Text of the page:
Press Release

Embed peacebuilding approaches now to avert humanitarian crises later

  • Oct 12, 2021
  • Government

Mr President, your Excellency President Kenyatta – thank you for convening this timely and important debate. The UK values our close cooperation with Kenya on the issues brought to the Council. Thank you to our distinguished briefers for sharing their experience and distilling into insightful comments for us today..

Today’s topic is a pressing one. Economic pressures, a global pandemic, and climate change have put unprecedented strain on the social contract that holds states together.

The United Kingdom believes in open societies. We value human rights; inclusion; gender equality; and free expression. Open societies respect identities and differences as integral aspects of community and not as forces for division. Our experience is that societies are more strong and stable when we embrace diversity.

History has shown us what happens when identity is weaponised – from Bosnia to Rwanda.

Mr. President, I want to support this important debate by offering make three points: why the Council should be concerned when identity is used to stoke conflict; why inclusivity matters for peacebuilding; and how to more fully advance the use of UN peacebuilding tools.

Firstly, Mr. President, we know the danger of identity-based incitement. It marginalises already vulnerable populations; fuels extremism; manifests in human rights violations; and sparks war. The Council with its responsibility for peace and security has an obligation to call it out – and end the protection of states that choose to ignore warning signs. In Myanmar, exclusion of the Rohingya population has escalated into systematic violence and forced displacement. In Ethiopia, identity politics and hate speech are dividing communities, exacerbating a conflict that has already pushed 400,000 people into famine. This Council should not stand by as violence escalates. We should heed the warnings of humanitarians on the ground. Second, inclusion is central to peacebuilding and makes states more resilient to shocks. As we have heard so clearly from all of our speakers today, from the lessons of Rwanda to the situation of Afghanistan,peace processes that include the warring parties, civil society actors, and women’s groups strengthen national ownership. Third, as other speakers have mentioned, the UN has a range of tools to support countries that are struggling with identity-based violence and are committed to pursuing peace. In UN Peace Operations, human rights monitoring is a critical early warning function. UN political leaders, mediators and advisers facilitate inclusive peace processes to build sustainable peace.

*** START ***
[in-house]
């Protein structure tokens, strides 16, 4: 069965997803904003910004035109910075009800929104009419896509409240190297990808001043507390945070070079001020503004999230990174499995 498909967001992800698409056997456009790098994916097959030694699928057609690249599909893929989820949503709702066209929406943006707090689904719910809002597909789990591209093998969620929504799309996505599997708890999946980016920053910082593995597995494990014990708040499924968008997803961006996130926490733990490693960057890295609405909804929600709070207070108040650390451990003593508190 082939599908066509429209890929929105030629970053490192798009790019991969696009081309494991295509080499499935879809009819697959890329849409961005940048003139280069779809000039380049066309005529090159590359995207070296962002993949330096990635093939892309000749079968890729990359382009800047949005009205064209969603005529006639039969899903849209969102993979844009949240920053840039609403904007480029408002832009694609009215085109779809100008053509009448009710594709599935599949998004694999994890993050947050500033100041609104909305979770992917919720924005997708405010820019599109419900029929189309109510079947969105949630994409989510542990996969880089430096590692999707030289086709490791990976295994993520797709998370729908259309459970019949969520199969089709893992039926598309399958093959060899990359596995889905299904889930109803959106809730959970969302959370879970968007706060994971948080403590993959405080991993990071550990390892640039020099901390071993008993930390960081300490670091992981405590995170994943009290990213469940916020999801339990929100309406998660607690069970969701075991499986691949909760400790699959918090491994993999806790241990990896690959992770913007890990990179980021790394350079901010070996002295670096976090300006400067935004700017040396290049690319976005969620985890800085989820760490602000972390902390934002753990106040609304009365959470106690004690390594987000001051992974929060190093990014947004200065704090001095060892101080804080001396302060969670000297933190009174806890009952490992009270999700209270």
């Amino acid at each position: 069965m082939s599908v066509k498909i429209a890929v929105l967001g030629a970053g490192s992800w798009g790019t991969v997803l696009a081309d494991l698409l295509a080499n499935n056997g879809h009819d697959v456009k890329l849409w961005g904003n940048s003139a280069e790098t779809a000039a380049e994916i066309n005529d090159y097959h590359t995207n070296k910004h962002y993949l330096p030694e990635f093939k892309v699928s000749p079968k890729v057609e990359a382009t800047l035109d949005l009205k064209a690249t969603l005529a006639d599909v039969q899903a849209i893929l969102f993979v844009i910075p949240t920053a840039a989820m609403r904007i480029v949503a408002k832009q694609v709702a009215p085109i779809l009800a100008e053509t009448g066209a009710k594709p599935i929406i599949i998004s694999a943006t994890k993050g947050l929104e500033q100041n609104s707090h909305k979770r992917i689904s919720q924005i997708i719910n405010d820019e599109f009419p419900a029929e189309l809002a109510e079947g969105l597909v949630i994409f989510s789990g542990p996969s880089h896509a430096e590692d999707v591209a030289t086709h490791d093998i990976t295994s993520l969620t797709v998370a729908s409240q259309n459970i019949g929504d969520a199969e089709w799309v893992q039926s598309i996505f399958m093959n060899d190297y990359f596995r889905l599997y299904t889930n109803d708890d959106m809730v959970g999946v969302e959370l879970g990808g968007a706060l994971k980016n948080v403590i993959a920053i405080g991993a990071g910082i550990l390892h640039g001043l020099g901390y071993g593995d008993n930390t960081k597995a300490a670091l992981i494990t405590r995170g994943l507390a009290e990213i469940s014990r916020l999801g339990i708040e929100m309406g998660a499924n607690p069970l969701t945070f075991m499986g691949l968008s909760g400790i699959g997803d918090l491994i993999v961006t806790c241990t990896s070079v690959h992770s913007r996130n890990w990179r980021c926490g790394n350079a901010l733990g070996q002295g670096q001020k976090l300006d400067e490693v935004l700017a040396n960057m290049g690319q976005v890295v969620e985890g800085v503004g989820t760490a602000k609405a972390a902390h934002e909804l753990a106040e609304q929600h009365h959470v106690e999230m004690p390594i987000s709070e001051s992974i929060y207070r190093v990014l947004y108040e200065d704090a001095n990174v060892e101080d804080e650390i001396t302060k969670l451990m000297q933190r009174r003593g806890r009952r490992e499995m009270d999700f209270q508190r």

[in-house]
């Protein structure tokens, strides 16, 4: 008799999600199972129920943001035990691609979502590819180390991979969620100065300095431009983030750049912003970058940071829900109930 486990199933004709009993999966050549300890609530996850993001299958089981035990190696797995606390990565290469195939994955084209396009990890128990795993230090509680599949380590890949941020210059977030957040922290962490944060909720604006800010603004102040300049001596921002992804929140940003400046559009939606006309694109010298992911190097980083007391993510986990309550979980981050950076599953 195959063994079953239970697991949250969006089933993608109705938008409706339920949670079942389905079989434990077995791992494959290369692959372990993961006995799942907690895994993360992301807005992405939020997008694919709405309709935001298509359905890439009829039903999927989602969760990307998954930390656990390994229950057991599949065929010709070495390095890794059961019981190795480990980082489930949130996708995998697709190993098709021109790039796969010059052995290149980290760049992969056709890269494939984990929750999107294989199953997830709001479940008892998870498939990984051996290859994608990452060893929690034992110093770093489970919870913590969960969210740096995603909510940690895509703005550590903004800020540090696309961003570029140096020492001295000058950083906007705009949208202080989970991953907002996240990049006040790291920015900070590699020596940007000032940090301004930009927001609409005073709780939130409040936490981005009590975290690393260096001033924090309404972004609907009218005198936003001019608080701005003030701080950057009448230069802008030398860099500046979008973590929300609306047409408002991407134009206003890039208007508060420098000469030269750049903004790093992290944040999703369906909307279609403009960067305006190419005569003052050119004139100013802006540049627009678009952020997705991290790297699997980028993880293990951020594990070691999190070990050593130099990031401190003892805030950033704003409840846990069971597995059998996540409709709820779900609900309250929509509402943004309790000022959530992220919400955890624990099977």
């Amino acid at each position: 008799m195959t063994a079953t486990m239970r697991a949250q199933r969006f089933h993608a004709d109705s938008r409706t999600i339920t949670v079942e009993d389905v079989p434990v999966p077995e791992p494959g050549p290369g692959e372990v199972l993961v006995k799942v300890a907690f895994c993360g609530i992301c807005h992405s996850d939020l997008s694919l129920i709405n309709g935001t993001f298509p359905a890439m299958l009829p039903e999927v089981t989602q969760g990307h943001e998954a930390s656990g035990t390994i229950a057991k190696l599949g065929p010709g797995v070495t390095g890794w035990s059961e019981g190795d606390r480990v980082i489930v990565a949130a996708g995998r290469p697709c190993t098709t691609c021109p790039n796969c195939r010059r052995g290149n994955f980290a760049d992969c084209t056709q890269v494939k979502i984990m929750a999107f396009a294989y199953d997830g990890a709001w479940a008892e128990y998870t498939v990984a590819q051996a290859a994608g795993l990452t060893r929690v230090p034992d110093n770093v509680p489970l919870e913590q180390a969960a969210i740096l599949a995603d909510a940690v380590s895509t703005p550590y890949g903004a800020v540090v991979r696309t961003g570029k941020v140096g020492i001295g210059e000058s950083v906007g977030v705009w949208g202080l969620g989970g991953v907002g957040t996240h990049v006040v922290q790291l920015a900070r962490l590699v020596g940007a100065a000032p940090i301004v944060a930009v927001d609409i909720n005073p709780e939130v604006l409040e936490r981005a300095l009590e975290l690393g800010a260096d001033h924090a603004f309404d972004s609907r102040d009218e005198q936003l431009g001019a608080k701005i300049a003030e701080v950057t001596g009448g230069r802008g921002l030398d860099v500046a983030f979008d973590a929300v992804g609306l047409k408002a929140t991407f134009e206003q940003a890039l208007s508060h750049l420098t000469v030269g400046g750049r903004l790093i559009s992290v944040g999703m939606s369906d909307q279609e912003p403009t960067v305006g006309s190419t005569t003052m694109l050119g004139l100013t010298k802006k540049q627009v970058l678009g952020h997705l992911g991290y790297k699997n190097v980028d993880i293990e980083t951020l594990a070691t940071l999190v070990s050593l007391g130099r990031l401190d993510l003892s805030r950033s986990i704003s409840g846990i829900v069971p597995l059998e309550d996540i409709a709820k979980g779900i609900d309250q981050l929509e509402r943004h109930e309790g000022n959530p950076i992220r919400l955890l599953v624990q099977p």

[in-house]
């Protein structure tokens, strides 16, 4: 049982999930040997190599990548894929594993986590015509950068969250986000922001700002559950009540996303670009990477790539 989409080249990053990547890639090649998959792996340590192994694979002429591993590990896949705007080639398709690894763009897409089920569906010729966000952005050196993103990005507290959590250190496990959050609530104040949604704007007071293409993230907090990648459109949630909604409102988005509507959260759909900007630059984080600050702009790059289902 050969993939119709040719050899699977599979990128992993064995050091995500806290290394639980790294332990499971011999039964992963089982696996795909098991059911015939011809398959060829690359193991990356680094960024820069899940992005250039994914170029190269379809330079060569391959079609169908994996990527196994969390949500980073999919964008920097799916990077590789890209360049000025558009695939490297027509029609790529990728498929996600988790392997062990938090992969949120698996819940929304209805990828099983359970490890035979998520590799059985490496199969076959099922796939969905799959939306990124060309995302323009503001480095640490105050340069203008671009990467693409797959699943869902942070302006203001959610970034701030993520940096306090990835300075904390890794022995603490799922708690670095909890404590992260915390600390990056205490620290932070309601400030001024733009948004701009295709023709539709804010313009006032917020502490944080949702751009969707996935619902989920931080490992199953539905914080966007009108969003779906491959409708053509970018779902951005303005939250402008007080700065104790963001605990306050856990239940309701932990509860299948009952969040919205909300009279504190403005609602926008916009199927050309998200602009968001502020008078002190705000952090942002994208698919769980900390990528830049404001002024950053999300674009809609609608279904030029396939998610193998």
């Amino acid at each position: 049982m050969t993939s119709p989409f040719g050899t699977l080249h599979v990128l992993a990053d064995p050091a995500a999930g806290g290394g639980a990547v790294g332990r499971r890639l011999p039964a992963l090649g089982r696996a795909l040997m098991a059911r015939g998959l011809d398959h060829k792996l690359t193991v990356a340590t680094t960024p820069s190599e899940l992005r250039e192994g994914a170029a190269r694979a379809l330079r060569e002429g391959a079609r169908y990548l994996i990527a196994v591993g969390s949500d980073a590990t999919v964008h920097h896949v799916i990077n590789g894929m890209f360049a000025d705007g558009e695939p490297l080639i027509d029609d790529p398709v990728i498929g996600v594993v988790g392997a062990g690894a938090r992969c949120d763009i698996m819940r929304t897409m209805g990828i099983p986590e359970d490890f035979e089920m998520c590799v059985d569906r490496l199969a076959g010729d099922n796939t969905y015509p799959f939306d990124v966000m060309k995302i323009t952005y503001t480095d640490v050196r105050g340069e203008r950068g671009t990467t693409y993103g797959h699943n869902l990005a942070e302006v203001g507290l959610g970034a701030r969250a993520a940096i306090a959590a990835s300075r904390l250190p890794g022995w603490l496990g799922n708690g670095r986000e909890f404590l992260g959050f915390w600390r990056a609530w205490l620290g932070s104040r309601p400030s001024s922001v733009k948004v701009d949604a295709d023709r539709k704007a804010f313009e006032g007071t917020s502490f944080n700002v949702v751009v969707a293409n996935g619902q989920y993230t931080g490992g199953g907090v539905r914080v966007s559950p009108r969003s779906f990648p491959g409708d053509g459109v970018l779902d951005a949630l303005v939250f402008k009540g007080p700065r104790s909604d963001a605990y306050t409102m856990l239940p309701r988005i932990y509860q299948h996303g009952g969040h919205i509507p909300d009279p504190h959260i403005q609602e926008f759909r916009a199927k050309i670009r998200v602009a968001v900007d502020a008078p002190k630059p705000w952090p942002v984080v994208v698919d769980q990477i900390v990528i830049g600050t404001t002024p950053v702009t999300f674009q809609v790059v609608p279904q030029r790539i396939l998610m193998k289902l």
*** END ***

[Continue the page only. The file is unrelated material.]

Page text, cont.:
The Peacebuilding Commission supports countries grappling with their peacebuilding challenges, while the Peacebuilding Fund – to which the UK remains a major donor – provides catalytic funding to encourage these efforts.

But as you said President Kenyatta, the system can do a better job of getting ahead of threats to peace. Peace and development are mutually reinforcing, and many of the tools to build sustainable peace live in the UN development system. We urge the development system to embed peacebuilding approaches now, to avert humanitarian crises later.

Mr President, to conclude, identity does not need to be a source of violence, but a source of pride. By supporting diversity, we can build stronger national and international bonds, and open, resilient, and prosperous societies. Thank you.